Yup – that’s right, sugar got me tangled in a moral crises at Target. (I know, I know – my first problem was shopping for groceries at Target). There were at least 30 varieties of Domino, Store Brand, and Organic sugars available, but none of them carried the Fair Trade logo.
In her book “Everyday Justice: The Global Impact of Our Everyday Choices,” Julie Clawson talks about the plight of farmers in poorer countries where many raw materials, like cocoa and coffee, are grown. She mentions these farmers have few levers for negotiation and as a result are often underpaid for their crops to the point where feeding their own families is difficult. In order to be certified “Fair Trade“, companies must work directly with communities to ensure that workers are paid a living wage for their efforts – enough to cover basic needs, education for children, and to save a little for the future. Additional money is put into a common fund for the community to save towards improvement projects like running water or school infrastructure. In “Everday Justice,” Julie explained that coffee, tea, sugar, and chocolate are products where fair trade certification has become quite popular, so it is relatively easy to find fair trade alternatives in grocery stores or retailers. Check out some facts about fair trade sugar on the FairTrade International Site.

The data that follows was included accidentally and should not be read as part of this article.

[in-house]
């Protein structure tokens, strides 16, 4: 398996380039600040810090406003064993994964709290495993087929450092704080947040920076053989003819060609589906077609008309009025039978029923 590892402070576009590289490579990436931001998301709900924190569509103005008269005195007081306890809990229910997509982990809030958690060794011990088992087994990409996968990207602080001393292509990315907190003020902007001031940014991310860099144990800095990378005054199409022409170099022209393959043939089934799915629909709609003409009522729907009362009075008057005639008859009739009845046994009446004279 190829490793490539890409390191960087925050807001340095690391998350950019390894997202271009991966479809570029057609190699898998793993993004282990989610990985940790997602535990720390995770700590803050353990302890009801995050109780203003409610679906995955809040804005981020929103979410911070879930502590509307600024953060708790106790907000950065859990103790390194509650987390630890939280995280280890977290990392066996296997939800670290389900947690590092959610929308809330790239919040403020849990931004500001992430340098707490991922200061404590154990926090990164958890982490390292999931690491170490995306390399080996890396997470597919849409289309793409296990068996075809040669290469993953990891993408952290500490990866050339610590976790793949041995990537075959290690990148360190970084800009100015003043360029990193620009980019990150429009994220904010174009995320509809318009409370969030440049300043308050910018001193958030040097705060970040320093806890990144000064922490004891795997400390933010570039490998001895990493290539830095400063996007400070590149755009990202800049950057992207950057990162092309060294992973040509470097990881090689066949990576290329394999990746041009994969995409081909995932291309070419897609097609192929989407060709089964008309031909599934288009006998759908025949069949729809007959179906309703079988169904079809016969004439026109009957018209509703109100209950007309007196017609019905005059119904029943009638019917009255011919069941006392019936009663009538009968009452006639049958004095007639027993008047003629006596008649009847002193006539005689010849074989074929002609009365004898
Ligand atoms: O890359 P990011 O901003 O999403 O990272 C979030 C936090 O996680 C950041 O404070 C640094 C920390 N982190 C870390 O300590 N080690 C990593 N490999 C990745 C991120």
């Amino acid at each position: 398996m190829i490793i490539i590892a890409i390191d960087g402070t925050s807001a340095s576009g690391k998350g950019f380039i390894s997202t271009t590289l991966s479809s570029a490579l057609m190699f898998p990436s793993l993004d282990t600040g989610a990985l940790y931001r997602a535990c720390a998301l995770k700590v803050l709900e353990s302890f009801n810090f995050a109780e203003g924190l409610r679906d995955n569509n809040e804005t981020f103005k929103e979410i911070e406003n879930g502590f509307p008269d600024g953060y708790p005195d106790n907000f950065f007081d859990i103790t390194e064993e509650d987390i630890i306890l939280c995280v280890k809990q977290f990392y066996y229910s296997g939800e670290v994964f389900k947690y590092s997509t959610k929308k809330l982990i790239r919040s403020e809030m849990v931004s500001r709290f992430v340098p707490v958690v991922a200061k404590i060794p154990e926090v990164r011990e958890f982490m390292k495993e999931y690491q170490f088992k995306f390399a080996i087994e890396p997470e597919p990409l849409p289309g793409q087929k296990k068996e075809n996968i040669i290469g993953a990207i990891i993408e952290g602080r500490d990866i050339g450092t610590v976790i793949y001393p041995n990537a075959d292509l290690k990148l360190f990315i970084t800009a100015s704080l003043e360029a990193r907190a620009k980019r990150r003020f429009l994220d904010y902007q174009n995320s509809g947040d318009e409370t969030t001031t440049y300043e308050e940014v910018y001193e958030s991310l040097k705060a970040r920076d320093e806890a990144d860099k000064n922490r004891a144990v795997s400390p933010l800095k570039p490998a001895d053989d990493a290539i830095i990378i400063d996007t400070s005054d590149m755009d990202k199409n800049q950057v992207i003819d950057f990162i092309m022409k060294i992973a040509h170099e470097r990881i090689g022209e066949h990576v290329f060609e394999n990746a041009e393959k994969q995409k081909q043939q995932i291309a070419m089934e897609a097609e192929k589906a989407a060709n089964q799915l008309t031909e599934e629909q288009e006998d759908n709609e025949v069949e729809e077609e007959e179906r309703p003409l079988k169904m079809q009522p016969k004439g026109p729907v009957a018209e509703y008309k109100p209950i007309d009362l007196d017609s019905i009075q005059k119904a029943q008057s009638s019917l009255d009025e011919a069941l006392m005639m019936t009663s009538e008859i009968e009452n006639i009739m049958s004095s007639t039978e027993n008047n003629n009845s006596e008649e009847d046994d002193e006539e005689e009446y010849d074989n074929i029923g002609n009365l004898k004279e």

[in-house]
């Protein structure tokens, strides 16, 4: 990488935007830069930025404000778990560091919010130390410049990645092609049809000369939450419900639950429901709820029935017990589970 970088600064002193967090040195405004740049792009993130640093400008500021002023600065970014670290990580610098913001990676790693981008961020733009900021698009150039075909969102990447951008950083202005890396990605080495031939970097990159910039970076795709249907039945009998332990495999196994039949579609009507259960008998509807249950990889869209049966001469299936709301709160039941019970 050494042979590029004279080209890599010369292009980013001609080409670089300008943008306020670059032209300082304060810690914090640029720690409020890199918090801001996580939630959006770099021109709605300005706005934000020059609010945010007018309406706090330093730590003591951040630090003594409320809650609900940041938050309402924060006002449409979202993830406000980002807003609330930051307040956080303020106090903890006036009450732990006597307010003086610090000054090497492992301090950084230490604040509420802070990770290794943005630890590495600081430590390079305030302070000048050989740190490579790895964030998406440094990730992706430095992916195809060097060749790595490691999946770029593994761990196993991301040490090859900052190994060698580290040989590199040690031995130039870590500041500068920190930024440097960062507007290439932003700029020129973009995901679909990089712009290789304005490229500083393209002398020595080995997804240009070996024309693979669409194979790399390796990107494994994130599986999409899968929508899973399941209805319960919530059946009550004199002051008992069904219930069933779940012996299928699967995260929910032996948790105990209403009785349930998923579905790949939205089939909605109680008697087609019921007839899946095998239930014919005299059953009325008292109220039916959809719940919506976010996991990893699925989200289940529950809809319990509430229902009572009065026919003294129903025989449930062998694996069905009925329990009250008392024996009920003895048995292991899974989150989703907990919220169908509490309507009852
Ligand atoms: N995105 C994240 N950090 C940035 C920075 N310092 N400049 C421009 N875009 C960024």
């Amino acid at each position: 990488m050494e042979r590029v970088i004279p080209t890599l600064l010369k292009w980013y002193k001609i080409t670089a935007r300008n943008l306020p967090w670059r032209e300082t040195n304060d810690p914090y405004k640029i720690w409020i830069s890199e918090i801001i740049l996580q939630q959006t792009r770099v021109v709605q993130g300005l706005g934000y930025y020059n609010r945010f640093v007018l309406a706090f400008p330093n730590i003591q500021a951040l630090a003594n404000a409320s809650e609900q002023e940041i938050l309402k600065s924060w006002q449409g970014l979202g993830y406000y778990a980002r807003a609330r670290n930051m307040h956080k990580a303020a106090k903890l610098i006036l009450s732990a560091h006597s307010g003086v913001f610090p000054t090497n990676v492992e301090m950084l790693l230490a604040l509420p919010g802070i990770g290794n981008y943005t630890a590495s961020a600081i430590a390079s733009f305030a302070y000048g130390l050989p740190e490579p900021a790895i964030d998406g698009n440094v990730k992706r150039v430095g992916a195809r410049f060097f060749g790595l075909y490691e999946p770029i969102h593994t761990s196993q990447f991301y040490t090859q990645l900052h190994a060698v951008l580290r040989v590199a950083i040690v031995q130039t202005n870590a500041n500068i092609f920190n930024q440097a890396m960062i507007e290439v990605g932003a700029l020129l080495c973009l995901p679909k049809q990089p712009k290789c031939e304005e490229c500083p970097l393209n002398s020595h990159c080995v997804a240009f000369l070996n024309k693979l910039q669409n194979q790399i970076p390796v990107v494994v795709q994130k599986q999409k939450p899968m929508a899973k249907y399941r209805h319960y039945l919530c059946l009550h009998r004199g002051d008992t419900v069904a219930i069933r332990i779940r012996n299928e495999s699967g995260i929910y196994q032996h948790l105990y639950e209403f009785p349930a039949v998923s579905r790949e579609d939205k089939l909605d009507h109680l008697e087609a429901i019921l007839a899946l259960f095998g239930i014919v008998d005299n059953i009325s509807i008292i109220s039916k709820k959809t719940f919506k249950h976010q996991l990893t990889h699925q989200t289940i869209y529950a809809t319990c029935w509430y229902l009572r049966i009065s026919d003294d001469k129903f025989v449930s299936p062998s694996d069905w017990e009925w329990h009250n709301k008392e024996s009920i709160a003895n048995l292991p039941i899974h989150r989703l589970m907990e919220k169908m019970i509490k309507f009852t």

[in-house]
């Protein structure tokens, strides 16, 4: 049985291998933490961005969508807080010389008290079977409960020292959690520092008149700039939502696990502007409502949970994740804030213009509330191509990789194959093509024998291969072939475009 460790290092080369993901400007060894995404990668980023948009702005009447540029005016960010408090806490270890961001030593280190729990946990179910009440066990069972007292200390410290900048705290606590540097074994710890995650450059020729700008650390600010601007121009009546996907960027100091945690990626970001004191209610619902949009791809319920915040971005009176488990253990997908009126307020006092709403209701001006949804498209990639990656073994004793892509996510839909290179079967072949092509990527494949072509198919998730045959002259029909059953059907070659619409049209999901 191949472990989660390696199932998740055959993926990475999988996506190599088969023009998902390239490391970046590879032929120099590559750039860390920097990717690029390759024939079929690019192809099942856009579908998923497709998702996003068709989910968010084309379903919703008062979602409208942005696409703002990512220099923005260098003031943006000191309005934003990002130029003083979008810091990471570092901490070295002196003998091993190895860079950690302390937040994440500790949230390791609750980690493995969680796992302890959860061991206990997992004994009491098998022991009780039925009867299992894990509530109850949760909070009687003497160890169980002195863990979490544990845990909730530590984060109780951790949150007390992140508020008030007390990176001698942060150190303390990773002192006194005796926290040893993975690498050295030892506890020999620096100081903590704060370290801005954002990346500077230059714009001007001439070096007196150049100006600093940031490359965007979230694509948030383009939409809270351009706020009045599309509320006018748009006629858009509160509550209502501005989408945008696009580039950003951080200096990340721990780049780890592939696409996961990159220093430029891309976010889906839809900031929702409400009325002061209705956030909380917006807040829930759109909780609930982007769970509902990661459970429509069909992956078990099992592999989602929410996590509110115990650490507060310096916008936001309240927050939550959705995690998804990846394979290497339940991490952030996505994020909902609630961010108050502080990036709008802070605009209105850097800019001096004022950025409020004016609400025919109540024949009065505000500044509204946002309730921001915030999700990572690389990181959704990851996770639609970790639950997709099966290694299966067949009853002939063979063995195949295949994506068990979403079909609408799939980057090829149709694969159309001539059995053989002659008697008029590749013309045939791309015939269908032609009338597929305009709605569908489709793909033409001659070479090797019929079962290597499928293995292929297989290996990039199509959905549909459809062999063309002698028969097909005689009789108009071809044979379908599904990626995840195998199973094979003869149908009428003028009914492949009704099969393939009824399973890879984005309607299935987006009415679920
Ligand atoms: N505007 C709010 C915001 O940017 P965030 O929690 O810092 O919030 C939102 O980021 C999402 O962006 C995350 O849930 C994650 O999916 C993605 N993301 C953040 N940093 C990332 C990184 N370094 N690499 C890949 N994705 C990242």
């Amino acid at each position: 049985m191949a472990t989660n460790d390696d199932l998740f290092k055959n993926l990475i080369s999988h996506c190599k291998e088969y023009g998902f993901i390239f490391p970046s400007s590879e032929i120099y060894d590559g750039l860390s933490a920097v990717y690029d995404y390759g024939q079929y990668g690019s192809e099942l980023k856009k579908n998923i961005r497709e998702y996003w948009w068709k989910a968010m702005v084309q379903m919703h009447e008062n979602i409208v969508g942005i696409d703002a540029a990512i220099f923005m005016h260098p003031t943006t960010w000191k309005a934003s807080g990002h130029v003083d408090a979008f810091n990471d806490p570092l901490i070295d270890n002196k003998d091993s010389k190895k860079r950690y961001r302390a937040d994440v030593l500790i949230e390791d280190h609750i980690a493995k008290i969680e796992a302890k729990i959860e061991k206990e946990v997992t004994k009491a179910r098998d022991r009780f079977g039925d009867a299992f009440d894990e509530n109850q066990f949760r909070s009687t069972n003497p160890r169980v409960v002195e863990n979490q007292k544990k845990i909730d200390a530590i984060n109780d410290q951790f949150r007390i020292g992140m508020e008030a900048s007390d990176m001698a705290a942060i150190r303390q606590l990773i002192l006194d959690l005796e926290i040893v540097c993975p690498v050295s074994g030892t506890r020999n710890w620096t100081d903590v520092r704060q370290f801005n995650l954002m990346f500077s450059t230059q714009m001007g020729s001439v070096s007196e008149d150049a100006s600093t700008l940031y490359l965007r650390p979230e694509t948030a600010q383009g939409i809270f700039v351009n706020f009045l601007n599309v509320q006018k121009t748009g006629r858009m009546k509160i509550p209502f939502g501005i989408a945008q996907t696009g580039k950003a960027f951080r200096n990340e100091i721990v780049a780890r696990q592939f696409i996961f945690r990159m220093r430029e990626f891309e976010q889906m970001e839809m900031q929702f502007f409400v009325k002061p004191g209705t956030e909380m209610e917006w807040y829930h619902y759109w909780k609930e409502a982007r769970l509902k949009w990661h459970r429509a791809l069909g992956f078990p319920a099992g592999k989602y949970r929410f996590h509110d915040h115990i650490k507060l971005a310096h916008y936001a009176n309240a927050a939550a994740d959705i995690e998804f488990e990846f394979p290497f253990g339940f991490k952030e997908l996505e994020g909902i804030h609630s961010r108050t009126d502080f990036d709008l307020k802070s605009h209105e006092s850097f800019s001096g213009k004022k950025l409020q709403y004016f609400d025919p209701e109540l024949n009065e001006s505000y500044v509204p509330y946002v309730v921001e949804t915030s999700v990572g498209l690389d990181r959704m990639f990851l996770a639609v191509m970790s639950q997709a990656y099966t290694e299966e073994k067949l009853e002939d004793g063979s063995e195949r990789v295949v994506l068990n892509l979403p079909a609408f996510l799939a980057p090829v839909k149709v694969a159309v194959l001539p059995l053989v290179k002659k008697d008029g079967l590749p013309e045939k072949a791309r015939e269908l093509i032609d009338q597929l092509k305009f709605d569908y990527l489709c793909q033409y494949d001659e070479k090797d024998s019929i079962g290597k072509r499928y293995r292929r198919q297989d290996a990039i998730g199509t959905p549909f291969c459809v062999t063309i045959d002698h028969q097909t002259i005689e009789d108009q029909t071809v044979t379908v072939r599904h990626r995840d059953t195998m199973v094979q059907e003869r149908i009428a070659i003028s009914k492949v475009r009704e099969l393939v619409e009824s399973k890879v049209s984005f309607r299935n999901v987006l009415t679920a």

So there I was in Target, with the same moral dilemma I had at the sock gondola two weeks ago. Do I cave and just get something here? Or hold off? This time, I did the right thing and held off. Less than a week later, on a quick trip to Shoprite, I found Wholesome Sweeteners brand fair trade sugar tucked into the “Natural” set of the baking aisle. This struck me as apropos – it is 100% natural that people should be paid a fair, living wage for the work that they do. Everything else is unnatural, and unfair.
What you can do!
Email Target, and request they carry fair trade sugar
Email Domino and ask that they investigate fair trade certification on sugar cane that is sourced internationally.
Visit your local grocery store and look for fair trade sugar in the “baking” or “natural foods” aisles.
NOTE: On its corporate site, the ASR Group (Domino’s parent company) states that it requires all suppliers to certify that they comply with the labor laws of the countries in which they do business and that all suppliers preserve the basic humanitarian rights of their laborers. However, there is no mention made of random checks of suppliers to ensure ethical labor practices are being followed.